If one wants to grow house plants well, the best lessons can often be had from some cottage window. It is surprising how well they often do. Some say it is because their owners love them; but love, without intelligent care, will not avail much. Why they often do better in a poor window than a richly-appointed greenhouse, a friend tells us, is because the greenhouse people coddle them too much. As with trees, too much care is often the worst of care. It seems to us the successful household seldom worries about re-potting often. The plants having plenty of roots in a smallish space, can take a great deal of water without injury. Not being over-potted, they do not get over-watered. Then loving fingers often turn over the leaves, and if an insect pest appears it is done for at once. These ravagers are not allowed to remain long enough to do much damage, and there is no worrying over tobacco, soap, hot water, or some nauseous compound, to be employed at much sad labor to get things to rights again.

Success with house plants cannot be taught by a magazine; it must be born of love and matured by experience.

There is quite an art in lifting plants from the open ground into pots, if they are to go on and bloom all the winter time. It will not do to let the leaves wilt much, or they will not get up again.

They have to be taken with reasonable ball, put into the smallest possible pot, well watered at once, and placed temporarily where the drying air will not draw the moisture from the leaves. The florist who has to lift Bouvardias or Chrysanthemums from the open ground to benches in the greenhouse, so as to have them in flower all winter, keeps the greenhouse closed, for a few days, so that the moisture cannot get out. He syringes, to add to the atmospheric moisture, and even shades the glass, for it is now known that light is as great an evaporator of water as heat itself. One with a few plants need not go to all this trouble, but can apply the lesson from the larger scale to the smaller one.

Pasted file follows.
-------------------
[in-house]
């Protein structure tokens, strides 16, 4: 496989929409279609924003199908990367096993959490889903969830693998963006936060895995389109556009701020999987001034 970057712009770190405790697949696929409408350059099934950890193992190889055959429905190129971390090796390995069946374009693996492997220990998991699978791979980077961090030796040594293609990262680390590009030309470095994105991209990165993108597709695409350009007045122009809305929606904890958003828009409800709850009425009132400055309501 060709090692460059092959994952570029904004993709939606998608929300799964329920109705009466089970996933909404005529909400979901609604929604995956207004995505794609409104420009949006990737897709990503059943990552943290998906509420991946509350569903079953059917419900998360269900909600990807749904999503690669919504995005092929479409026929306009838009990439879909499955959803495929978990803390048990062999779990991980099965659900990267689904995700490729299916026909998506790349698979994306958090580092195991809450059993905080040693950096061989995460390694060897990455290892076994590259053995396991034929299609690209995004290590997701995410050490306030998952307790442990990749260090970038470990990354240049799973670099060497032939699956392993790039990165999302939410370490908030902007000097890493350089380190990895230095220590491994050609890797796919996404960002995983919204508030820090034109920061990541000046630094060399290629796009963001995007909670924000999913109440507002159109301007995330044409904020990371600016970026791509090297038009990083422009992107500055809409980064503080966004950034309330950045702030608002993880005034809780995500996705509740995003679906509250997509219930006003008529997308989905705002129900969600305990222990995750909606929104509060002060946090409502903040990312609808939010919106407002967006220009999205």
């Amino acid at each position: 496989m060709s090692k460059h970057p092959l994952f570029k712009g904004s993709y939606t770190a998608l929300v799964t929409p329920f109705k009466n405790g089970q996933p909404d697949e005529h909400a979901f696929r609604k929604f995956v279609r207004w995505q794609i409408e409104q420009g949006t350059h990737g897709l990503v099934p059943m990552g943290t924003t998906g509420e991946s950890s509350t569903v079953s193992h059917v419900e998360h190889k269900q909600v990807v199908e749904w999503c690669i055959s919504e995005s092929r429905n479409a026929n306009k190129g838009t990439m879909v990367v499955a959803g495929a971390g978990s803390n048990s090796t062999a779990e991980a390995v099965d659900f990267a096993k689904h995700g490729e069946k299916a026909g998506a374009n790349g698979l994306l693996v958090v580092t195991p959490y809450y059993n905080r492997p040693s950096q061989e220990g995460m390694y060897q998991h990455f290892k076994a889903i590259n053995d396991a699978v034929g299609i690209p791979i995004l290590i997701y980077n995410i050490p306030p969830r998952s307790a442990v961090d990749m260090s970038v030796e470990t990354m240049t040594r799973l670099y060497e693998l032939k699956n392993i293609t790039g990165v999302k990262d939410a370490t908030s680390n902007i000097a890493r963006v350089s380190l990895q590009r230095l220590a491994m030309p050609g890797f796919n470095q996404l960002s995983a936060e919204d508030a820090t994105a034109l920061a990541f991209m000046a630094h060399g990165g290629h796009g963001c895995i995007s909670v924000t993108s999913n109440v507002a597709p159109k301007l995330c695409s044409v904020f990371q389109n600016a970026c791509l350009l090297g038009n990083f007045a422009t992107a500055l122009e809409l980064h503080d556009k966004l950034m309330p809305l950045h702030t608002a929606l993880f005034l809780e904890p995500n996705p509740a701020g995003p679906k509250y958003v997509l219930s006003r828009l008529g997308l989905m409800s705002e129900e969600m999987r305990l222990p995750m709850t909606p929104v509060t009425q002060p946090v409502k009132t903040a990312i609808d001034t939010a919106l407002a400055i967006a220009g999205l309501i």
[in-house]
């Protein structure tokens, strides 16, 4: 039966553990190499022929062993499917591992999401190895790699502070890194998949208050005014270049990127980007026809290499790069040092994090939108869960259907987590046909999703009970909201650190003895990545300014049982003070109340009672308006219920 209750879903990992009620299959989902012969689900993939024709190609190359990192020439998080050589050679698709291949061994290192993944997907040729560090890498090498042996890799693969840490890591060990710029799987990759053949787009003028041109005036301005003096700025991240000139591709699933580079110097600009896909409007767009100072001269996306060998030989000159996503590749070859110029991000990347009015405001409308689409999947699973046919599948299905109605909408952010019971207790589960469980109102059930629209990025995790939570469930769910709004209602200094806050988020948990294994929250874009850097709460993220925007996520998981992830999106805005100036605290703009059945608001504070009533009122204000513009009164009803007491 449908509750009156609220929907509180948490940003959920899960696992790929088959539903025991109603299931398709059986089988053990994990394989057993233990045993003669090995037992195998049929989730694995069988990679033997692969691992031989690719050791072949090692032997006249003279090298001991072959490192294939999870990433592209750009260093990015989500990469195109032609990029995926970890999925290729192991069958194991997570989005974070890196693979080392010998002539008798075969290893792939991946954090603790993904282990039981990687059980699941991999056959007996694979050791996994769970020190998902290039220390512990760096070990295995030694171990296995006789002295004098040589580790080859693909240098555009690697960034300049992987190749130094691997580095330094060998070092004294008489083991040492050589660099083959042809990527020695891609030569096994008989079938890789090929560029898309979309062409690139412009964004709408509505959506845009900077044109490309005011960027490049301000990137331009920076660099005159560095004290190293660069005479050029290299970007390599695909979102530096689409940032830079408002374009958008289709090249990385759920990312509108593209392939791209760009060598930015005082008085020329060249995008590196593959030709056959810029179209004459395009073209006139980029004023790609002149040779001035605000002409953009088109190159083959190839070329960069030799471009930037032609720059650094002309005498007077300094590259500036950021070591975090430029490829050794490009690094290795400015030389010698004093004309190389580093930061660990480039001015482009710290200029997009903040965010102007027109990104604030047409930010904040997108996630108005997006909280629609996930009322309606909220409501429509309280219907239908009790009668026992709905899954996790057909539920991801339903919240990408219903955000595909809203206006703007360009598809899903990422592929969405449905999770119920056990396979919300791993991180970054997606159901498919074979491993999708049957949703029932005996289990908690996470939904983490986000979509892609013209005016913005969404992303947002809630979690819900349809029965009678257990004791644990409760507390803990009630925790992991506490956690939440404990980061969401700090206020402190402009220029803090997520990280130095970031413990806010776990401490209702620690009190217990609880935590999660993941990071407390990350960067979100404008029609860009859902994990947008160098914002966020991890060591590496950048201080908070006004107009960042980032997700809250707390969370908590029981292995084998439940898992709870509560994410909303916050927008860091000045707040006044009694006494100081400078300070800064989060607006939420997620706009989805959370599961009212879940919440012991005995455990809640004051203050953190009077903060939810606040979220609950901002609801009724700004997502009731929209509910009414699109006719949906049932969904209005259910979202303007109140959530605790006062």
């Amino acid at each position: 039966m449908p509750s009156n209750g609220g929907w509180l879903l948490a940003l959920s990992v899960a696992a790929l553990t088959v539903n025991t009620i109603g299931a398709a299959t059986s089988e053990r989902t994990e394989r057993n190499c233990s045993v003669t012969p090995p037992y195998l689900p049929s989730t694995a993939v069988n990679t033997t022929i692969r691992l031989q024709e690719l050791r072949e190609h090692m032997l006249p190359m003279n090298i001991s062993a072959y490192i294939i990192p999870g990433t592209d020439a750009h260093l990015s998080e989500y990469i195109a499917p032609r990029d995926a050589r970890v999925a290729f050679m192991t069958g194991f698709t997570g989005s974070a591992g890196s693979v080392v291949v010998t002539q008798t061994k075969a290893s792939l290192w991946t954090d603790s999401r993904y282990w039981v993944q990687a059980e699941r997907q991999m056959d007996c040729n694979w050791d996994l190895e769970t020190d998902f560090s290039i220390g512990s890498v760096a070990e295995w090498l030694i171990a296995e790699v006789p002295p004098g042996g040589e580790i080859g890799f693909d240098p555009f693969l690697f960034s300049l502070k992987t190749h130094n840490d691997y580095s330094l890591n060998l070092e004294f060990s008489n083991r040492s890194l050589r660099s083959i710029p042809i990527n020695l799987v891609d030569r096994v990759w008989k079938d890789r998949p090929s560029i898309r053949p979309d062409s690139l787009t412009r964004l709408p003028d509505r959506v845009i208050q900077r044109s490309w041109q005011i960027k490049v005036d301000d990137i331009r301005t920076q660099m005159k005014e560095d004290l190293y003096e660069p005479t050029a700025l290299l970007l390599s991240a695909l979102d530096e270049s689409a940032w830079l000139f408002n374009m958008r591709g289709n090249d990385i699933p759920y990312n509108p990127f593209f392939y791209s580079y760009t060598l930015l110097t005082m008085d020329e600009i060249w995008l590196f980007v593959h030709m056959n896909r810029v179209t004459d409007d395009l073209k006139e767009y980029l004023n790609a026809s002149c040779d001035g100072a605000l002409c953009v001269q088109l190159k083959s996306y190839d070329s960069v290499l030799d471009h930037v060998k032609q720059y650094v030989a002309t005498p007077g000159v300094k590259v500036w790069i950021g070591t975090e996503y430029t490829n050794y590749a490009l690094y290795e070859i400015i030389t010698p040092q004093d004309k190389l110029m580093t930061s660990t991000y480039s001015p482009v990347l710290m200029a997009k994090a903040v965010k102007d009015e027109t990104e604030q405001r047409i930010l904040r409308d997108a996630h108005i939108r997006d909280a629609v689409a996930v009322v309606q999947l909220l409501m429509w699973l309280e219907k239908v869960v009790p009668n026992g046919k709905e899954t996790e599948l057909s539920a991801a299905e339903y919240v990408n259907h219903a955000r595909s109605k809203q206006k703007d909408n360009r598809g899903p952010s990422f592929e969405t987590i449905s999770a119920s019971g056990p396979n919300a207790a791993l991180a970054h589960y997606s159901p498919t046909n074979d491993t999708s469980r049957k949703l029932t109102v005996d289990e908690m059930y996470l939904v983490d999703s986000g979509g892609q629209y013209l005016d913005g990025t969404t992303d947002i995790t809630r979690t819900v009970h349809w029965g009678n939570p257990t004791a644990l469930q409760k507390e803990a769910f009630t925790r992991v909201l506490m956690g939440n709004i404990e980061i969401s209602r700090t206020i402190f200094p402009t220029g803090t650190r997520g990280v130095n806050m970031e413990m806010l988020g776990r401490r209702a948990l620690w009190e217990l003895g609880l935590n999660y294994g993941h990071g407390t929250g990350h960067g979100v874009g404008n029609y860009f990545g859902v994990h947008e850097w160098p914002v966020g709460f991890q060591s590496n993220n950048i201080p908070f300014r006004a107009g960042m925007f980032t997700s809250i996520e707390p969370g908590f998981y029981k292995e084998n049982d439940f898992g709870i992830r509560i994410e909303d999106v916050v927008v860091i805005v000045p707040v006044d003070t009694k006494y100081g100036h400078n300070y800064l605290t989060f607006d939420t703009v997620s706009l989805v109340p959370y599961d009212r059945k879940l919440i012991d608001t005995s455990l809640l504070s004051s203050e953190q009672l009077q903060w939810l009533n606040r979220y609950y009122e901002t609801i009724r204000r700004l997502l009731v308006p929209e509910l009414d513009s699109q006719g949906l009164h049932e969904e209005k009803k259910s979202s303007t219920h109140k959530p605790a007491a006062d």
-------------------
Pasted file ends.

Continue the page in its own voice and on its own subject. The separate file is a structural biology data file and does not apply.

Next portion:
Chrysanthemums are becoming again, after having been down to zero in fashion, one of the most respectable of plants. They make a window or greenhouse gay until almost February, with proper care. They take a great deal of water, and if it is liquid manure-water, all the better, unless the soil is already very rich. It is now almost the universal custom to grow them in the open ground, in summer, and then lift into small pots at the present season of the year. But some plants will not lift well and go on flowering as if nothing happens, and of these is the ever-adorable rose. These must be grown in pots all summer, to flower in winter well.

Double Bulb Glass.

Double Bulb Glass.

Dutch bulbs, though as popular in outdoor culture as ever, have not been met with as window plants as frequently of late years as they once were, though for why, no one knows. They are very beautiful and very sweet, and that they can be grown in water, and without the filth and constant attention required by pot plants, has always given them an additional interest. There was, however, always one drawback even to water-culture: the glasses would get filthy inside, and could not well be cleaned, and especially if, as is often desirable, some fertilizing material be added to the water. This difficulty has been overcome by an ingenious invention introduced by Mr. J. C. Schmidt, of Erfurt, Prussia, here represented. It is simply a double glass. The bulb and its roots can be taken out and placed temporarily in other water while the outer one is getting cleaned.